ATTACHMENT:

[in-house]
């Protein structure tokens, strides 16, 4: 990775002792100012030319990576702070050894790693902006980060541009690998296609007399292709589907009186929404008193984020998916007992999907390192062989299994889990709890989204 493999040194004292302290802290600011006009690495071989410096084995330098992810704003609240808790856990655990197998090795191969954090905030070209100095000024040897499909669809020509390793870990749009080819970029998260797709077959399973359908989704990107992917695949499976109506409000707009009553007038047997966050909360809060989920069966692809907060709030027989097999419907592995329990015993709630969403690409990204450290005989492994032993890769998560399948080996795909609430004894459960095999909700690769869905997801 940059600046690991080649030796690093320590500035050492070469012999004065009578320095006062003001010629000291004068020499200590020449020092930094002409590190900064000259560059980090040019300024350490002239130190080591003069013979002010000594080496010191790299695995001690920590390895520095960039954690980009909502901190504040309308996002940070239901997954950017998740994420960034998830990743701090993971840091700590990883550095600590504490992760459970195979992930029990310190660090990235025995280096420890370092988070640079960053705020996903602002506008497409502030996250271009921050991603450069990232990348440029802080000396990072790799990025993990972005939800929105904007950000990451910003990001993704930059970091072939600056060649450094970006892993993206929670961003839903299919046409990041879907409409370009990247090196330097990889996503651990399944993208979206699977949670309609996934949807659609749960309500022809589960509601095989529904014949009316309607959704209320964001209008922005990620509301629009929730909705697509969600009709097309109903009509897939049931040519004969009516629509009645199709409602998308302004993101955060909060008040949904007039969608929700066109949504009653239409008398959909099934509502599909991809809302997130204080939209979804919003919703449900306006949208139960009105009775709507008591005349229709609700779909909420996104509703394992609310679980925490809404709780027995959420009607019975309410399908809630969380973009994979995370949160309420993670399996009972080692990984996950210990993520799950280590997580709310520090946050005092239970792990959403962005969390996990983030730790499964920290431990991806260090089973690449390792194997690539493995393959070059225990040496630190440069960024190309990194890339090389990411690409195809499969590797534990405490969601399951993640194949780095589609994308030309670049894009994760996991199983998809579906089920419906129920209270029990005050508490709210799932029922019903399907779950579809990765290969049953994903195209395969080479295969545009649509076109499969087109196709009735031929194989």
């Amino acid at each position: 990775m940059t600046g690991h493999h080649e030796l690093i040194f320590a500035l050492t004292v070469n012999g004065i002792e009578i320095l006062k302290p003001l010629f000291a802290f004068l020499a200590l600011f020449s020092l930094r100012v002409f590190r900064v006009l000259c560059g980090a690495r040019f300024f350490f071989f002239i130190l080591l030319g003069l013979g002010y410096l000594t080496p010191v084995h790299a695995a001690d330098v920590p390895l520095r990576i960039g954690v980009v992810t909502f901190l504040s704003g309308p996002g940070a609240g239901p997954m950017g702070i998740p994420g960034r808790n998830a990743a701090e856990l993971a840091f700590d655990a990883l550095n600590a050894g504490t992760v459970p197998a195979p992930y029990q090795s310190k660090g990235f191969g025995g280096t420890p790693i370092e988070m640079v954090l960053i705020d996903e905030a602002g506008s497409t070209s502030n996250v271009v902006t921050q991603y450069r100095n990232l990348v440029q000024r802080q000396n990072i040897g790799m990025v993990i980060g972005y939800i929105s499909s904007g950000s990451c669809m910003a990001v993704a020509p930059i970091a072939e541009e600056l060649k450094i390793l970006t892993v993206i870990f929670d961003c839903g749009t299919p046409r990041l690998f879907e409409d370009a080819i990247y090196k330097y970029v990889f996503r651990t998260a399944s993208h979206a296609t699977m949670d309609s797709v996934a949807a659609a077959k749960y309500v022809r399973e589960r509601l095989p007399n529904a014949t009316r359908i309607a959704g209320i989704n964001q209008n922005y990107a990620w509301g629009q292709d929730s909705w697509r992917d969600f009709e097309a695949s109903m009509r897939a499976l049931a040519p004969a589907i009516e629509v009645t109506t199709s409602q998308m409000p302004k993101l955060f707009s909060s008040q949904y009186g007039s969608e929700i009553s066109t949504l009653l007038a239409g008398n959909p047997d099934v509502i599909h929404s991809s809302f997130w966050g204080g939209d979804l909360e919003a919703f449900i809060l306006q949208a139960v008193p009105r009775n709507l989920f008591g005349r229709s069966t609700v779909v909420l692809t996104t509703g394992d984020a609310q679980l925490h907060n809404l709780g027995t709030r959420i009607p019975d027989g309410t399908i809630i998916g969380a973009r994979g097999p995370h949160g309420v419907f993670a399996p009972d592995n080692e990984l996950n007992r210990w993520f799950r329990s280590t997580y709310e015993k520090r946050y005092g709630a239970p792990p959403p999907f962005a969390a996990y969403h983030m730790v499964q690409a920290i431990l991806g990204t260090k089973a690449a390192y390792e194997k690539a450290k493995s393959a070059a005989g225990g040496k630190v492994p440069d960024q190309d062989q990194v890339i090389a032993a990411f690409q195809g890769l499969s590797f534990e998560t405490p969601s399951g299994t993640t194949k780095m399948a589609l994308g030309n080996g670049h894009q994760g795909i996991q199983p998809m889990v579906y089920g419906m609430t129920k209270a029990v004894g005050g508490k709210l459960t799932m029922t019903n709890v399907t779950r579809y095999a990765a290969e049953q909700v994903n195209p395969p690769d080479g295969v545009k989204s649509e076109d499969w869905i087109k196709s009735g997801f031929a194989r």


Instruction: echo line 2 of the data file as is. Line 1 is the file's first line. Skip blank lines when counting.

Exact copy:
């Protein structure tokens, strides 16, 4: 990775002792100012030319990576702070050894790693902006980060541009690998296609007399292709589907009186929404008193984020998916007992999907390192062989299994889990709890989204 493999040194004292302290802290600011006009690495071989410096084995330098992810704003609240808790856990655990197998090795191969954090905030070209100095000024040897499909669809020509390793870990749009080819970029998260797709077959399973359908989704990107992917695949499976109506409000707009009553007038047997966050909360809060989920069966692809907060709030027989097999419907592995329990015993709630969403690409990204450290005989492994032993890769998560399948080996795909609430004894459960095999909700690769869905997801 940059600046690991080649030796690093320590500035050492070469012999004065009578320095006062003001010629000291004068020499200590020449020092930094002409590190900064000259560059980090040019300024350490002239130190080591003069013979002010000594080496010191790299695995001690920590390895520095960039954690980009909502901190504040309308996002940070239901997954950017998740994420960034998830990743701090993971840091700590990883550095600590504490992760459970195979992930029990310190660090990235025995280096420890370092988070640079960053705020996903602002506008497409502030996250271009921050991603450069990232990348440029802080000396990072790799990025993990972005939800929105904007950000990451910003990001993704930059970091072939600056060649450094970006892993993206929670961003839903299919046409990041879907409409370009990247090196330097990889996503651990399944993208979206699977949670309609996934949807659609749960309500022809589960509601095989529904014949009316309607959704209320964001209008922005990620509301629009929730909705697509969600009709097309109903009509897939049931040519004969009516629509009645199709409602998308302004993101955060909060008040949904007039969608929700066109949504009653239409008398959909099934509502599909991809809302997130204080939209979804919003919703449900306006949208139960009105009775709507008591005349229709609700779909909420996104509703394992609310679980925490809404709780027995959420009607019975309410399908809630969380973009994979995370949160309420993670399996009972080692990984996950210990993520799950280590997580709310520090946050005092239970792990959403962005969390996990983030730790499964920290431990991806260090089973690449390792194997690539493995393959070059225990040496630190440069960024190309990194890339090389990411690409195809499969590797534990405490969601399951993640194949780095589609994308030309670049894009994760996991199983998809579906089920419906129920209270029990005050508490709210799932029922019903399907779950579809990765290969049953994903195209395969080479295969545009649509076109499969087109196709009735031929194989």